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I am not particularly knowledgeable in either lambda calculus or category theory, but I am starting to learn Haskell so I would like to ask: are there connections between category theory and lambda calculus? Could anyone describe those connections in layman's terms?

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    $\begingroup$ One example might be the Curry-Howard-Lambek correspondence, see e.g. here and here. $\endgroup$ – dtldarek Dec 2 '13 at 7:49
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    $\begingroup$ One should be careful here which "lambda calculus" one has in mind. Simply typed lambda calculus is the natural internal language of cartesian closed categories. Unityped (aka untyped) is not. $\endgroup$ – Aleš Bizjak Dec 2 '13 at 8:10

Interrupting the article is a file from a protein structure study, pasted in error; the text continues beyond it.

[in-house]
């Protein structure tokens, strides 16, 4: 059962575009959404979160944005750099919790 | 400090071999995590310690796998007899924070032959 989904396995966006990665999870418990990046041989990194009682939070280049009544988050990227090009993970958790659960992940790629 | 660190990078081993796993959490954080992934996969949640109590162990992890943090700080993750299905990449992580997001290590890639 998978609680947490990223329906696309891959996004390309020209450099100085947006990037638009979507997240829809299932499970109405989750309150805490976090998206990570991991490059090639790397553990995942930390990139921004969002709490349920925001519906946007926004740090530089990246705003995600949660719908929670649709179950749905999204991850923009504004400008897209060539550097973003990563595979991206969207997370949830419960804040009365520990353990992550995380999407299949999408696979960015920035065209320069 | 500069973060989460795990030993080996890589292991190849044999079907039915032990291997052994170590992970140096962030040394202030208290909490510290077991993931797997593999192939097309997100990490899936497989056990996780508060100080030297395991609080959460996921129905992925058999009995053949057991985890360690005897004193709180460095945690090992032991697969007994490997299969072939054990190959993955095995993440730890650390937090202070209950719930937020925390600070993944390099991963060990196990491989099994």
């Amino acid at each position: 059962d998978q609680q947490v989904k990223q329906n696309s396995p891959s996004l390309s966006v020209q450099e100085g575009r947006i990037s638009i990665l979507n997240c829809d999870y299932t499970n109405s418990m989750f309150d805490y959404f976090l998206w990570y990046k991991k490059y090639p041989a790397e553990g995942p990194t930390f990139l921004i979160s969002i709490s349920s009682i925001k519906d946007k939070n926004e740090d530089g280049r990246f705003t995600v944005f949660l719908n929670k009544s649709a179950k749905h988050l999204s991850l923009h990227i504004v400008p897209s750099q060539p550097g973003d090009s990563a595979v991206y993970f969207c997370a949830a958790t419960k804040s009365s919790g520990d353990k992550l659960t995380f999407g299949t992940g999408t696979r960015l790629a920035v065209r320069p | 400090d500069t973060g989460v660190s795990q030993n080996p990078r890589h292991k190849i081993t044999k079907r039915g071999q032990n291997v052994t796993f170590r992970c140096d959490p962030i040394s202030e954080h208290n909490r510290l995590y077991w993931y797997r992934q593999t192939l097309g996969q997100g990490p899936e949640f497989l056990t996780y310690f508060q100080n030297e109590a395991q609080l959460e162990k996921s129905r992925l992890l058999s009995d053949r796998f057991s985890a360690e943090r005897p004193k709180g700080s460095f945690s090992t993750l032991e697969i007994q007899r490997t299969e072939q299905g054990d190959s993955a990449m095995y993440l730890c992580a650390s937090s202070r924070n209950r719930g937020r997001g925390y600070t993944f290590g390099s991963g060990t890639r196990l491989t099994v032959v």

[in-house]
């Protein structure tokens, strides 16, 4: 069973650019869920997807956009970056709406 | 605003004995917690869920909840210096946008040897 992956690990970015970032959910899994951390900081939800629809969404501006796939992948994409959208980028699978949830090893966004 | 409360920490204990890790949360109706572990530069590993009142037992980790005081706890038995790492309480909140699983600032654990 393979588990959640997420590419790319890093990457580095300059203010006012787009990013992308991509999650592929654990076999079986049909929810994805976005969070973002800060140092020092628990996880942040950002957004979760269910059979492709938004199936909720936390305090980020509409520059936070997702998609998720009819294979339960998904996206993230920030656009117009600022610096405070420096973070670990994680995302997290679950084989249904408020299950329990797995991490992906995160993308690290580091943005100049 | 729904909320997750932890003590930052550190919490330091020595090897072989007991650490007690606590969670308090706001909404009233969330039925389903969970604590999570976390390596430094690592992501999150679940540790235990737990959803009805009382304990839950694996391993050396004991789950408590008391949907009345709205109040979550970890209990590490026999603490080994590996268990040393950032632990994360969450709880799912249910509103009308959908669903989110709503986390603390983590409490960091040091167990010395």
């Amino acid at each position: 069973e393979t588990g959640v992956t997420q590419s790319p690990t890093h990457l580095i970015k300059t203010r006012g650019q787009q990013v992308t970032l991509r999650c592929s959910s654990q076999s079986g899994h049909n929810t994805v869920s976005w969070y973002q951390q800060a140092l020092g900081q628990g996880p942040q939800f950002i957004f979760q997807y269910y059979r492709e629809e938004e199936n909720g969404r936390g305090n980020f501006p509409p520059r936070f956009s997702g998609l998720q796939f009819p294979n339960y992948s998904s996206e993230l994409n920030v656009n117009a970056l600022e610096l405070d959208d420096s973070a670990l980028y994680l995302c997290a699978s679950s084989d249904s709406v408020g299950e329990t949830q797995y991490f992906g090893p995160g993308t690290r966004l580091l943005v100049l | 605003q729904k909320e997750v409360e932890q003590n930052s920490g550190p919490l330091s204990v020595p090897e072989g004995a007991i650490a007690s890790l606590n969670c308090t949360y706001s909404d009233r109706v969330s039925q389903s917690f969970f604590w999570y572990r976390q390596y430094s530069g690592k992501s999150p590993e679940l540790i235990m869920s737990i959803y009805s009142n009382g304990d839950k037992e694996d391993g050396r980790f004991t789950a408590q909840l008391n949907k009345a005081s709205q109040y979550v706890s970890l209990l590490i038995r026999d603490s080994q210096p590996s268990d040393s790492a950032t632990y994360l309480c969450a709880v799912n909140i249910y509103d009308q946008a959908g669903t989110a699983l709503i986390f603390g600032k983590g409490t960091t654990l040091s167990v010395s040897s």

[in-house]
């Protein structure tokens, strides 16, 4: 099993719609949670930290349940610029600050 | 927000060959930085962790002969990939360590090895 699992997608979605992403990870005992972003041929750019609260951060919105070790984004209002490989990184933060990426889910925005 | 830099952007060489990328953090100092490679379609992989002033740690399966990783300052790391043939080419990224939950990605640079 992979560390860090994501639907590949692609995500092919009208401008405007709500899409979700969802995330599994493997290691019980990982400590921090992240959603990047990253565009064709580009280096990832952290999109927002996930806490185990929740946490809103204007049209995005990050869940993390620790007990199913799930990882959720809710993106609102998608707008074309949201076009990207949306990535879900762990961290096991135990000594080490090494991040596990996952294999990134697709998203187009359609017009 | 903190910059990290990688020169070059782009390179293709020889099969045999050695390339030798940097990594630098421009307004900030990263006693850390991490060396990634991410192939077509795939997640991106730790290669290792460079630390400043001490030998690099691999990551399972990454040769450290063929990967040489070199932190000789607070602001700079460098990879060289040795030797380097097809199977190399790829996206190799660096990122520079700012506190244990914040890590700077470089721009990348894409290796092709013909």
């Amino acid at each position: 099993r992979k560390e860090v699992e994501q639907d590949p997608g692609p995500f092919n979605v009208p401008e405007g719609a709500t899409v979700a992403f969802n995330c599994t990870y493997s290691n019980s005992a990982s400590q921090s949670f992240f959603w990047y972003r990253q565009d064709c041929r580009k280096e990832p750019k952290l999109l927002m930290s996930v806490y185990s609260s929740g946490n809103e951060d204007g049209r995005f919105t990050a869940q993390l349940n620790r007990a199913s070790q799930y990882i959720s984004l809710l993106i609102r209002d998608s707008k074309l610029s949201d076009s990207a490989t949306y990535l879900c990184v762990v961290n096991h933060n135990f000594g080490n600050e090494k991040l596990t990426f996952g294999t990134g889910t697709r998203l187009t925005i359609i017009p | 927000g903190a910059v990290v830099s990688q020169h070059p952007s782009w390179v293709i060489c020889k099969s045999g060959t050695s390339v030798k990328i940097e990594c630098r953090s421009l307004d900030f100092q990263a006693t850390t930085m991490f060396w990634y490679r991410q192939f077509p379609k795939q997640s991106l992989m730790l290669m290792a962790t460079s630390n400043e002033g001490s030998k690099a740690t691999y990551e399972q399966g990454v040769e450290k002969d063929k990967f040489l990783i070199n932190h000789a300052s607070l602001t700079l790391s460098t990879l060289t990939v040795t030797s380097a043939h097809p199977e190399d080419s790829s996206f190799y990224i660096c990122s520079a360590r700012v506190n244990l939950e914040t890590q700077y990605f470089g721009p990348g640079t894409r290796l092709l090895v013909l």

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    $\begingroup$ This talk would be a very good answer to the question. $\endgroup$ – Bobby Marinoff May 2 '16 at 10:09
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Every model of a typed lambda calculus is a cartesian closed category.

Every cartesian closed category can be expressed as a typed lambda calculus (with the objects as types and arrows as terms).

Thus, typed lambda calculus and cartesian closed category are essentially the same concept.

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